Gangs have turned on me, says Rosie
Death threats issued to women politicians as violence roils Kingston Central
“They said that my name is on a bullet.” That is the chilling warning reportedly relayed to Rosalie Hamilton, the sitting Jamaica Labour Party councillor for the Rae Town division, who has observed rising tensions between rival gangs that have...
“They said that my name is on a bullet.”
That is the chilling warning reportedly relayed to Rosalie Hamilton, the sitting Jamaica Labour Party councillor for the Rae Town division, who has observed rising tensions between rival gangs that have turned the Kingston Central Police Division into a killing field.
Hamilton has been a mainstay in the gritty streets of Kingston Central for years, but disclosed that recent gun attacks represent a troubling shift in the episodic violence.
She claims to know the perpetrators of gun violence in the crime hotspot and alleges that the police are also aware of their identities.
“The gangs that I have to deal with now, I didn’t have them to deal with before. They are not people that I used to interact with a lot, but because of a killing last year, and the person that got killed I know very well, I decided to intervene,” Hamilton, who is affectionately called Rosie, told The Gleaner in a recent interview.
“Dem believe that when dem ready fi kill, dem kill. Everybody must fraid a dem … . Mi haffi give dem a side of mi now mek dem know say mi haffi start deal with the police.”
The “intervention” Hamilton references is her brokering of a truce between warring factions last June in Spoilers, Tel Aviv, and Franklyn Town – action that appears to have caught the police off-guard.
Hamilton’s bid to mediate with Genasyde and Darkside gangsters reveals the blurred lines that exist in Kingston’s brutal inner cities, which often operate by a code that circumvents the power of the police.
The Rae Town councillor said her attempts to work with the constabulary have soured relations with gangsters, reportedly funded by domestic and international partners, who are engaged in bloody turf wars.
Now they are turning on her, said Hamilton.
“They put it on social media, they didn’t hide. They said that ... mi must remember that I have a lot of families and they are going to kill them. I am not scared,” she told The Gleaner.
The murder rate in the Kingston Central Police Division is multiples of the national average increase of one per cent.
Killings in Kingston Central have climbed this year from 20 to 27, or 35 per cent, while shootings have risen by 33 per cent – from 18 to 24.
But the spiral and tentacles of the Kingston Central gang warfare span wide, causing mayhem on the fringes of Kingston East and stretching as far as St Catherine, where two women were killed in an April 29 mass shooting near Meadowrest Memorial Gardens.
At least four infants have been shot in recent weeks.
Superintendent Maldria Jones-Williams, head of the Kingston Central police, said she has received no official report of a threat against Hamilton’s life.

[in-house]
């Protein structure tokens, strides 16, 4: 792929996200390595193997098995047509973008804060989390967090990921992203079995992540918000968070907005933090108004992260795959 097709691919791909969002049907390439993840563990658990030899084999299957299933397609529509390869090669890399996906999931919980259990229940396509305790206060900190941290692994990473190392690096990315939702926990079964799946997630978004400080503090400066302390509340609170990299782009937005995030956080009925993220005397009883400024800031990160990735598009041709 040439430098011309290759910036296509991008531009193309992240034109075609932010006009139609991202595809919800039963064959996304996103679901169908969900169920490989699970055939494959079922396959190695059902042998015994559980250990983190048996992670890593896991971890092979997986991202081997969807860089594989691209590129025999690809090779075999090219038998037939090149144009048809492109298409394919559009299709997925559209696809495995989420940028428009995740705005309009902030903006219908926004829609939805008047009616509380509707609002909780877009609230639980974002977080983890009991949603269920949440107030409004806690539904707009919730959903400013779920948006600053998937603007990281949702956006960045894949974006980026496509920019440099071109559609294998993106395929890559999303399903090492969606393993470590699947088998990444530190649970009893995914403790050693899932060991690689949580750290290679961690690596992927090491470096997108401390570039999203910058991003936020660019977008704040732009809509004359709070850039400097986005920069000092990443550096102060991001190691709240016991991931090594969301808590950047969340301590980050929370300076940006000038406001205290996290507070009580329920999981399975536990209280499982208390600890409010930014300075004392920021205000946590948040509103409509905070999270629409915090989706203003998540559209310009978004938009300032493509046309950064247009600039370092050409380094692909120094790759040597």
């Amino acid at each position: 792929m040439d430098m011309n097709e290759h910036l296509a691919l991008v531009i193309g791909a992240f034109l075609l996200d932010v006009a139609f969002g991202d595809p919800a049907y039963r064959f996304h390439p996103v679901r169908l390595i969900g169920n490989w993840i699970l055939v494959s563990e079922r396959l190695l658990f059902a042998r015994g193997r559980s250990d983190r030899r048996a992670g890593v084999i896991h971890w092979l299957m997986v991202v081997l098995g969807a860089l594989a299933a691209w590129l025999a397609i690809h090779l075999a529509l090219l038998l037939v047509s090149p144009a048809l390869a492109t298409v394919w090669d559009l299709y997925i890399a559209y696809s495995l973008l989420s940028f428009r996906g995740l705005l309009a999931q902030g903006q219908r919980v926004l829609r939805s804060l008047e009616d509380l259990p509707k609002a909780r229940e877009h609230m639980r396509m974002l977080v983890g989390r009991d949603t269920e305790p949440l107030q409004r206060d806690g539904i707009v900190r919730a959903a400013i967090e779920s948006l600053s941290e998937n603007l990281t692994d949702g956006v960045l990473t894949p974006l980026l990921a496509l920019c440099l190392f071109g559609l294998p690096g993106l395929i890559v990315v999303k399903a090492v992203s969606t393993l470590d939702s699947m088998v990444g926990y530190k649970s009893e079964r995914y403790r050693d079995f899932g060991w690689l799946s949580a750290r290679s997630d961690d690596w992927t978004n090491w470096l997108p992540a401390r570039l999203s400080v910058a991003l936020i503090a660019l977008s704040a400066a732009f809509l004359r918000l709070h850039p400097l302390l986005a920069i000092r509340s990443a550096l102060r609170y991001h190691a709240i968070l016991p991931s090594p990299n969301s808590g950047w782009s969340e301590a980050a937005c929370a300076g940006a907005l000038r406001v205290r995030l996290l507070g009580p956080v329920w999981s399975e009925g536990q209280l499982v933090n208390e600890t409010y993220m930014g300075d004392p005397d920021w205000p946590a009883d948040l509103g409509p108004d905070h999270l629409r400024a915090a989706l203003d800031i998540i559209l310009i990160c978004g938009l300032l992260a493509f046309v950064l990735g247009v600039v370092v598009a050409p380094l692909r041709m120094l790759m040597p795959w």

The police superintendent confirmed that there has been an increase in gang violence in the division.
“We will continue to have operational activities in the space to eliminate the gang activity,” Jones-Williams told The Gleaner.
Imani Duncan-Price, the PNP’s caretaker, said that she received a death threat from “elements in Central Kingston” in November 2020 – evidence that gang lords have no absolute political allegiance. The matter was reported to the commissioner of police, she said.
Duncan-Price, who lost in her candidacy in the September 2020 general election, said the carnage has been heartbreaking.
“Over this last year, we have children who are paralysed or recovering from gunshot wounds in the hospital, not to mention the number of women murdered and maimed. And, unfortunately, this warfare escalated after the election as gangs fight for turf and control,” she said.
Duncan-Price rapped Hamilton for her truce walk with gangsters in June 2020, arguing that “if politicians know who to negotiate with, they must give information to the police so that law and order can be enforced”.
The PNP caretaker has repeatedly called for the area to be declared a zone of special operations to cauterise the violence.
Donovan Williams, a relative political neophyte, defeated Duncan-Price in the Kingston Central polls last September. He has been urged by persons in both political camps to stamp his influence on the crisis, although Hamilton acknowledged that he appears to have been worn down by the resistance.
Attempts to contact Williams have been unsuccessful.
Hamilton has defended her attempts to placate the rival gangs, though she admits that she is fast running out of political capital.
“I am not allowing them to do what they want to do, so that is the part of the problem that I am. ... Either they don’t respect my position or they don’t care,” she said in resignation.
“These guys tell me that they have persons to kill and they going to do this and that.”